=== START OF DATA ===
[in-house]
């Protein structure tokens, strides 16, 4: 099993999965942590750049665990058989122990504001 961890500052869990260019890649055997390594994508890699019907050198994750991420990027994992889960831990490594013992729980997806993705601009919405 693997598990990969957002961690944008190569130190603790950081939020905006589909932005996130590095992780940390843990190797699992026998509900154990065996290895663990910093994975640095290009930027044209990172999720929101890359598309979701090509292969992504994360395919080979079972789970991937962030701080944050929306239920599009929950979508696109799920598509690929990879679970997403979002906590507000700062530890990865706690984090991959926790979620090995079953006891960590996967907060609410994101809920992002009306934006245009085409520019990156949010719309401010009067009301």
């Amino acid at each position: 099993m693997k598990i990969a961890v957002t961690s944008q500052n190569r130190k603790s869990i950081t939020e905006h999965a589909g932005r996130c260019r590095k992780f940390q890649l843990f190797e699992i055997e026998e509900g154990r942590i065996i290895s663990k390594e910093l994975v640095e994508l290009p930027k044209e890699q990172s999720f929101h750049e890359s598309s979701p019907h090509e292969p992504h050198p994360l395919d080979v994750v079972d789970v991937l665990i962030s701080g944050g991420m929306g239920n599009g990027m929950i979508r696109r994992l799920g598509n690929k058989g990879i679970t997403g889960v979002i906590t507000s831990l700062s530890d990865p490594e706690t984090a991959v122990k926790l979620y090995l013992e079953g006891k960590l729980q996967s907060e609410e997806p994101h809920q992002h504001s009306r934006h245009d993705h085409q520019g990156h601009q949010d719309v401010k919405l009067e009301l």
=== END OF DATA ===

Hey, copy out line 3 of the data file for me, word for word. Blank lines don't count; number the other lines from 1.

């Amino acid at each position: 099993m693997k598990i990969a961890v957002t961690s944008q500052n190569r130190k603790s869990i950081t939020e905006h999965a589909g932005r996130c260019r590095k992780f940390q890649l843990f190797e699992i055997e026998e509900g154990r942590i065996i290895s663990k390594e910093l994975v640095e994508l290009p930027k044209e890699q990172s999720f929101h750049e890359s598309s979701p019907h090509e292969p992504h050198p994360l395919d080979v994750v079972d789970v991937l665990i962030s701080g944050g991420m929306g239920n599009g990027m929950i979508r696109r994992l799920g598509n690929k058989g990879i679970t997403g889960v979002i906590t507000s831990l700062s530890d990865p490594e706690t984090a991959v122990k926790l979620y090995l013992e079953g006891k960590l729980q996967s907060e609410e997806p994101h809920q992002h504001s009306r934006h245009d993705h085409q520019g990156h601009q949010d719309v401010k919405l009067e009301l």